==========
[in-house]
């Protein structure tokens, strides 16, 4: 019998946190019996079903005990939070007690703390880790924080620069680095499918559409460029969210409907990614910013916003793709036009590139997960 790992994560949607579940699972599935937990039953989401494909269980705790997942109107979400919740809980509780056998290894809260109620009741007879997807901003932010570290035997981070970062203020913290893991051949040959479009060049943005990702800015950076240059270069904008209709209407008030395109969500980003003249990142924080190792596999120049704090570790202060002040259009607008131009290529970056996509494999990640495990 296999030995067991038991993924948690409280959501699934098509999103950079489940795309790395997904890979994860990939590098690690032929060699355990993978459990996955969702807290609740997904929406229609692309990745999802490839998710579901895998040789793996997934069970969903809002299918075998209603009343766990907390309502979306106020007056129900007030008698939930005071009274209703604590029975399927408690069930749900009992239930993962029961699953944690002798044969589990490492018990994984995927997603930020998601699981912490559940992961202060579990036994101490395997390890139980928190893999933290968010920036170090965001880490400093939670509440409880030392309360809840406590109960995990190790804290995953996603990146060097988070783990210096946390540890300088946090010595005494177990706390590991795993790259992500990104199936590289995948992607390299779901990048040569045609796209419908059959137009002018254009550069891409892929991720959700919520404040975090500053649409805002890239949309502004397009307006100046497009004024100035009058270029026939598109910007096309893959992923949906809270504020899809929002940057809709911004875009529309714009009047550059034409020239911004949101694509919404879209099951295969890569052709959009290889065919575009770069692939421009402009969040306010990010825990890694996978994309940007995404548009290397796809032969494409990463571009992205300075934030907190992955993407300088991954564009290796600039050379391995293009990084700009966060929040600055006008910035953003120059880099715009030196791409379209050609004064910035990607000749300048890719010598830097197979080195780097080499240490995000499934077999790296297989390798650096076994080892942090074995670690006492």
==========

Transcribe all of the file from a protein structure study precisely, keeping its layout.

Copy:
[in-house]
């Protein structure tokens, strides 16, 4: 019998946190019996079903005990939070007690703390880790924080620069680095499918559409460029969210409907990614910013916003793709036009590139997960 790992994560949607579940699972599935937990039953989401494909269980705790997942109107979400919740809980509780056998290894809260109620009741007879997807901003932010570290035997981070970062203020913290893991051949040959479009060049943005990702800015950076240059270069904008209709209407008030395109969500980003003249990142924080190792596999120049704090570790202060002040259009607008131009290529970056996509494999990640495990 296999030995067991038991993924948690409280959501699934098509999103950079489940795309790395997904890979994860990939590098690690032929060699355990993978459990996955969702807290609740997904929406229609692309990745999802490839998710579901895998040789793996997934069970969903809002299918075998209603009343766990907390309502979306106020007056129900007030008698939930005071009274209703604590029975399927408690069930749900009992239930993962029961699953944690002798044969589990490492018990994984995927997603930020998601699981912490559940992961202060579990036994101490395997390890139980928190893999933290968010920036170090965001880490400093939670509440409880030392309360809840406590109960995990190790804290995953996603990146060097988070783990210096946390540890300088946090010595005494177990706390590991795993790259992500990104199936590289995948992607390299779901990048040569045609796209419908059959137009002018254009550069891409892929991720959700919520404040975090500053649409805002890239949309502004397009307006100046497009004024100035009058270029026939598109910007096309893959992923949906809270504020899809929002940057809709911004875009529309714009009047550059034409020239911004949101694509919404879209099951295969890569052709959009290889065919575009770069692939421009402009969040306010990010825990890694996978994309940007995404548009290397796809032969494409990463571009992205300075934030907190992955993407300088991954564009290796600039050379391995293009990084700009966060929040600055006008910035953003120059880099715009030196791409379209050609004064910035990607000749300048890719010598830097197979080195780097080499240490995000499934077999790296297989390798650096076994080892942090074995670690006492």